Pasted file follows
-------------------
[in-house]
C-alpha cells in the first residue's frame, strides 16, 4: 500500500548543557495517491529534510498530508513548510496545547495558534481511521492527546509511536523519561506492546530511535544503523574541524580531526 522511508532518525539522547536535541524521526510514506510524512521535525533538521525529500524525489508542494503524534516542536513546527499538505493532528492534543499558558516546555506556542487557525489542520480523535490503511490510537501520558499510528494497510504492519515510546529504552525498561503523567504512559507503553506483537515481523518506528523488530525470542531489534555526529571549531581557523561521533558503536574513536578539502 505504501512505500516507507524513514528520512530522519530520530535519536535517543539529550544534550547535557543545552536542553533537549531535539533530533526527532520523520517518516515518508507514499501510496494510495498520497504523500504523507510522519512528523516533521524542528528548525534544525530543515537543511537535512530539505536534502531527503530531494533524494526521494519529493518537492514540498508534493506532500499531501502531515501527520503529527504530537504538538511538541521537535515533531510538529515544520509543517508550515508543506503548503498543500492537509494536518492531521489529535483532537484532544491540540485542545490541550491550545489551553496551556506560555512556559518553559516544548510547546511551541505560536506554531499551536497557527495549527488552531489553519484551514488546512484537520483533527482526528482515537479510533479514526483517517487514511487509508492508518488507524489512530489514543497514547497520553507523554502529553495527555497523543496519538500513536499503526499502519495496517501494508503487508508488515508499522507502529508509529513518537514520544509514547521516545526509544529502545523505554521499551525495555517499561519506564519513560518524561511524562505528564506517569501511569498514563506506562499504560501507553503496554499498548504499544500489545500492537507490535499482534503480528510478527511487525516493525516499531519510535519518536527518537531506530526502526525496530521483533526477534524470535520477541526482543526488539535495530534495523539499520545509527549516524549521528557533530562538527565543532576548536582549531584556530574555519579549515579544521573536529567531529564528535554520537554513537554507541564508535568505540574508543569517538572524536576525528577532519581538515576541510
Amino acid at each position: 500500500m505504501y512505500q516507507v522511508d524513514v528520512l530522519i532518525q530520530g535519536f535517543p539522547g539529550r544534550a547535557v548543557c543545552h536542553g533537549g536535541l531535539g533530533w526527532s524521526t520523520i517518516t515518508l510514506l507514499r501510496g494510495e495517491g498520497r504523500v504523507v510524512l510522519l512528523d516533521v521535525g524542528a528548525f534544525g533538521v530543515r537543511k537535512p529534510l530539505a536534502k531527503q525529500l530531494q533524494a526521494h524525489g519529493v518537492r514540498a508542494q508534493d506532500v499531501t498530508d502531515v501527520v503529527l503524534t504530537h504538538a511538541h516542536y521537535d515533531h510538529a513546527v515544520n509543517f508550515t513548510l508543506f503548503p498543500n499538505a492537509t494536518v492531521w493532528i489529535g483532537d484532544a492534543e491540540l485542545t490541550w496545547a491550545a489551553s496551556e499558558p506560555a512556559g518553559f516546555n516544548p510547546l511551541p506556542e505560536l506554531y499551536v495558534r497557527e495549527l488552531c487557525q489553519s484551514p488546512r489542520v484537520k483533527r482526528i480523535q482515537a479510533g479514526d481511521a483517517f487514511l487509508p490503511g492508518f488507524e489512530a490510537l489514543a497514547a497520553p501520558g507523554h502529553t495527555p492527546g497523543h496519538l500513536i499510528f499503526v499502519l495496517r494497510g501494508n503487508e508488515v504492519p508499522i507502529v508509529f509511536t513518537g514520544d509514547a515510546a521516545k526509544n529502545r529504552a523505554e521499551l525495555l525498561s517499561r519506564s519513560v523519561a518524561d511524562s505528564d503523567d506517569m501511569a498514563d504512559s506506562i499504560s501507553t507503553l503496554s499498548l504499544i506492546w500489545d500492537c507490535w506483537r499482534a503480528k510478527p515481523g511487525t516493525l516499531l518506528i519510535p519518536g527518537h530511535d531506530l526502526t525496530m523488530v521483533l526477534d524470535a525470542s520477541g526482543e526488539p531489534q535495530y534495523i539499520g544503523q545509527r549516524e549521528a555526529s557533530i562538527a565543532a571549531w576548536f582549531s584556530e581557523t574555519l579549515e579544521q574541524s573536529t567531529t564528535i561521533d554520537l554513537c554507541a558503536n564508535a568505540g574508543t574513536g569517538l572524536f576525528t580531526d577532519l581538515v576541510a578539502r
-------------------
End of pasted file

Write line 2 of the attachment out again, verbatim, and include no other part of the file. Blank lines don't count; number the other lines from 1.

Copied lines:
C-alpha cells in the first residue's frame, strides 16, 4: 500500500548543557495517491529534510498530508513548510496545547495558534481511521492527546509511536523519561506492546530511535544503523574541524580531526 522511508532518525539522547536535541524521526510514506510524512521535525533538521525529500524525489508542494503524534516542536513546527499538505493532528492534543499558558516546555506556542487557525489542520480523535490503511490510537501520558499510528494497510504492519515510546529504552525498561503523567504512559507503553506483537515481523518506528523488530525470542531489534555526529571549531581557523561521533558503536574513536578539502 505504501512505500516507507524513514528520512530522519530520530535519536535517543539529550544534550547535557543545552536542553533537549531535539533530533526527532520523520517518516515518508507514499501510496494510495498520497504523500504523507510522519512528523516533521524542528528548525534544525530543515537543511537535512530539505536534502531527503530531494533524494526521494519529493518537492514540498508534493506532500499531501502531515501527520503529527504530537504538538511538541521537535515533531510538529515544520509543517508550515508543506503548503498543500492537509494536518492531521489529535483532537484532544491540540485542545490541550491550545489551553496551556506560555512556559518553559516544548510547546511551541505560536506554531499551536497557527495549527488552531489553519484551514488546512484537520483533527482526528482515537479510533479514526483517517487514511487509508492508518488507524489512530489514543497514547497520553507523554502529553495527555497523543496519538500513536499503526499502519495496517501494508503487508508488515508499522507502529508509529513518537514520544509514547521516545526509544529502545523505554521499551525495555517499561519506564519513560518524561511524562505528564506517569501511569498514563506506562499504560501507553503496554499498548504499544500489545500492537507490535499482534503480528510478527511487525516493525516499531519510535519518536527518537531506530526502526525496530521483533526477534524470535520477541526482543526488539535495530534495523539499520545509527549516524549521528557533530562538527565543532576548536582549531584556530574555519579549515579544521573536529567531529564528535554520537554513537554507541564508535568505540574508543569517538572524536576525528577532519581538515576541510